While the 14th February is traditionally the excuse to spend time and money spoiling your lover, a leading health charity is urging people to ‘look after number one’ on Valentine’s Day.
Cancer Research UK is calling on Brits to take time to pamper themselves by keeping an eye on their own bodies – not just their partners’.
The request comes as new research from the charity reveals that just two per cent of adults in the UK are aware that checking out changes in the body has a major role to play in detecting cancer early.
And fewer than one in 10 (nine per cent) of those polled put regular screening top of the list of changes that could help reduce the risk.
According to the charity more than half of all cases of cancer can be prevented by simple lifestyle changes.
And to promote the message it has just launched a five-year campaign called Reduce the Risk designed to help people help themselves to reduce their chances of getting cancer.
As well as cutting out smoking, watching your weight and eating healthily, the campaign also aims to encourage people get to know their bodies and be aware of any signs, such as changes in moles, unusual lumps or persistent coughs.
Says Dr Lesley Walker, Director of Cancer Information at Cancer Research UK: “Whether you’re spending Valentine’s Day by yourself or celebrating it with a loved one, everyone’s lifetime partner is their health. So it’s vital that people take time to look after themselves.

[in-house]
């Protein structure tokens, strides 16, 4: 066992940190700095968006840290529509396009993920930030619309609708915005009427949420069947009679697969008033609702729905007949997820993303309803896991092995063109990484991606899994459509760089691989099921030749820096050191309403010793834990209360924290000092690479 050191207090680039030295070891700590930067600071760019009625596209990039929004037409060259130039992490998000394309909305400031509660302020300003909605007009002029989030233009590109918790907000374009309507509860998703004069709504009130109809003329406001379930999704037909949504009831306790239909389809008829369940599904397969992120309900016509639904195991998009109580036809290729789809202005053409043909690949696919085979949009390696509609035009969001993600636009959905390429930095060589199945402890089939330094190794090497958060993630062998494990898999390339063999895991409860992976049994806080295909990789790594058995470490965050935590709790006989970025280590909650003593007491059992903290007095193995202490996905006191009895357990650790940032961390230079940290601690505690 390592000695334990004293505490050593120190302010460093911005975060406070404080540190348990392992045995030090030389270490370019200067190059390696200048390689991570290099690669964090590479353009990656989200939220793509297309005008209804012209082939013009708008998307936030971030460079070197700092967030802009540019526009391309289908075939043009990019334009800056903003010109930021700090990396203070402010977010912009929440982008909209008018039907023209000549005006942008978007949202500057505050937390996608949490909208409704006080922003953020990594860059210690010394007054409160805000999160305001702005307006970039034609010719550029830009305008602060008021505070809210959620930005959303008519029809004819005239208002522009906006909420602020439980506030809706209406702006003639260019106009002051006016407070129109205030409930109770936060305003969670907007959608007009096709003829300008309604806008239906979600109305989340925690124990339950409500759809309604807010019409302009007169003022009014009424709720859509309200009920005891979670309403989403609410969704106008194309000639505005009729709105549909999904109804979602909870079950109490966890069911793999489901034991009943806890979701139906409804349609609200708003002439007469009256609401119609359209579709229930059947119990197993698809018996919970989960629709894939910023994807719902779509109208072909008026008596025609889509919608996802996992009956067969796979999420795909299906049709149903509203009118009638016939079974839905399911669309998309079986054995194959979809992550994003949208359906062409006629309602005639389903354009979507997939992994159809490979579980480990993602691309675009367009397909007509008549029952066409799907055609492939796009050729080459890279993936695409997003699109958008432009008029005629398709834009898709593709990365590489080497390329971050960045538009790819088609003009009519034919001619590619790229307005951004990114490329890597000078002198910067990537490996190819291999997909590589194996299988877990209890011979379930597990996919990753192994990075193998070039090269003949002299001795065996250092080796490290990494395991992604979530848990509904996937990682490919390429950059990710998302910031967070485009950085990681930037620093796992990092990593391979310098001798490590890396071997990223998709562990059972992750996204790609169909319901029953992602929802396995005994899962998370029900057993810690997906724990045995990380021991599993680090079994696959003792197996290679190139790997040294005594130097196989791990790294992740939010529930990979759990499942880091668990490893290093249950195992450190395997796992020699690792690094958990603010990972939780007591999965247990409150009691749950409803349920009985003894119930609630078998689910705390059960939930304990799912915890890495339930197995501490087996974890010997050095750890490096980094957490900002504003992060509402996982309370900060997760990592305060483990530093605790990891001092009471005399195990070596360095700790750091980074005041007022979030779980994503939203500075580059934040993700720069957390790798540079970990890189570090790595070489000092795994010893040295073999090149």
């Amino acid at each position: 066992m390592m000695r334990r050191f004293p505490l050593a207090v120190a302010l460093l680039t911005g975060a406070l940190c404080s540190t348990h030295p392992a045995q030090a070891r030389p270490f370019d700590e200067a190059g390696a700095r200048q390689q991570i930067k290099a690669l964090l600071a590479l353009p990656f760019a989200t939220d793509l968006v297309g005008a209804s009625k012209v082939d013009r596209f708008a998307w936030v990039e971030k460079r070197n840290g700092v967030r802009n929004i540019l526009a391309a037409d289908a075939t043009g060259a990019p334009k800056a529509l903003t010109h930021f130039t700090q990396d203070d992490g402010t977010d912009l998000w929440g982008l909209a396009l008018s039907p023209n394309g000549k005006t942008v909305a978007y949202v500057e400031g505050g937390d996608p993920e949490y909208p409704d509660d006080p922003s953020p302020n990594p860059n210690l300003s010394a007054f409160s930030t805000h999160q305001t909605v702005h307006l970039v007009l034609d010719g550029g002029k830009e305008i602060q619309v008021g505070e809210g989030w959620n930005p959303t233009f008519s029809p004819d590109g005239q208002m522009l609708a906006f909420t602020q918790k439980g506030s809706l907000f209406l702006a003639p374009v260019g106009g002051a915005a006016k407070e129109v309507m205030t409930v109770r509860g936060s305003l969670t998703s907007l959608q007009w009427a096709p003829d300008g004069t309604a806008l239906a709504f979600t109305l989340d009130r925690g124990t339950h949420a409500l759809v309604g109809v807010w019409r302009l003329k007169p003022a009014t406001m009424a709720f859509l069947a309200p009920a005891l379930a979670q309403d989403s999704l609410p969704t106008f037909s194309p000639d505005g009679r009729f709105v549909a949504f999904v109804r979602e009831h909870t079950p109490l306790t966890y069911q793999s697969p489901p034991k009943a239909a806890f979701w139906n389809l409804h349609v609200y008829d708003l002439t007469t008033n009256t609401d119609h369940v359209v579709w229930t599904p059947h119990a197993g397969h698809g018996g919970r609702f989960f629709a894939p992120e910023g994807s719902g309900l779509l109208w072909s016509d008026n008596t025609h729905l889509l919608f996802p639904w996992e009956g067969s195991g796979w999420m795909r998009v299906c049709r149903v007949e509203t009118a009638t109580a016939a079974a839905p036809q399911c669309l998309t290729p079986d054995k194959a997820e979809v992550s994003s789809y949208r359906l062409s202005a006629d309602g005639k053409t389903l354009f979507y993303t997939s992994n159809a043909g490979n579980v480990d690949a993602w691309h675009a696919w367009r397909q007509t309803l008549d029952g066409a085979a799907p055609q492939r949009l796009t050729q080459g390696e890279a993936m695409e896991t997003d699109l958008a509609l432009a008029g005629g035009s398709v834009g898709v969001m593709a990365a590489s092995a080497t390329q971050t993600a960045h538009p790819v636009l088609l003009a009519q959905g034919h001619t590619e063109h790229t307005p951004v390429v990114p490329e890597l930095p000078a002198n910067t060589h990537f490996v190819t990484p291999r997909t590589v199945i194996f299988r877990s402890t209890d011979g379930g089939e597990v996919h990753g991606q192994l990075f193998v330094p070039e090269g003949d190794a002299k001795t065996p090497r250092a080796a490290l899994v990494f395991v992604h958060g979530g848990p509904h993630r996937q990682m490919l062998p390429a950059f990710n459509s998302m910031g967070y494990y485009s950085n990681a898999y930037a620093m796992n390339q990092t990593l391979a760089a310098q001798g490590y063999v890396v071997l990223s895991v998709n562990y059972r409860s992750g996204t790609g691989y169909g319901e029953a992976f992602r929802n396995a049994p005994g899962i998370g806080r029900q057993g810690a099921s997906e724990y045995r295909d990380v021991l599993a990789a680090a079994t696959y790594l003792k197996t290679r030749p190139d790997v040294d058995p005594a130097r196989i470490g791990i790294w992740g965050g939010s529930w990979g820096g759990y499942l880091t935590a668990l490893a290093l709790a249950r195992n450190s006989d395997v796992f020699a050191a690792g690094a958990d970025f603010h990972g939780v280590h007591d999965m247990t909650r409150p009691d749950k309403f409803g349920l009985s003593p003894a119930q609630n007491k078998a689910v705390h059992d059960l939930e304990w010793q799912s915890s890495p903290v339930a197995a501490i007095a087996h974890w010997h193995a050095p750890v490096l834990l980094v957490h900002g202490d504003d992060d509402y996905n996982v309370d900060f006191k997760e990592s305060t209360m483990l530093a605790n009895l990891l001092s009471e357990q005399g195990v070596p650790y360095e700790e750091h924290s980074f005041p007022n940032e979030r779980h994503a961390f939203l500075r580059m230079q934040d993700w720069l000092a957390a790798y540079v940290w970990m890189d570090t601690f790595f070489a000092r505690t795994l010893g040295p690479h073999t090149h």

“While one in three people in the UK will develop cancer during their lifetime, more people are surviving than ever before, thanks to earlier detection and better treatment. By monitoring your body you’re improving your chances of catching any problems early – and having a ‘happy ever after’.”
To find out more about how lifestyle choices could reduce the risk of cancer, visit www.reducetherisk.org.uk.
See your doctor straight away if you notice any of these changes. They may not be caused by cancer but it’s important that they are checked out.
- A new or unusual lump anywhere on your body
- A sore that will not heal, anywhere on your body or in your mouth
- A change in the shape, size or colour of a mole
- Any abnormal bleeding
- Blood in your urine or bowel motions
- A persistent cough or croaky voice
- Constipation or diarrhoea that doesn’t go away
- Difficulty passing urine
- A persistant and unexplained pain, ache or indigestion
- Unexplained weight loss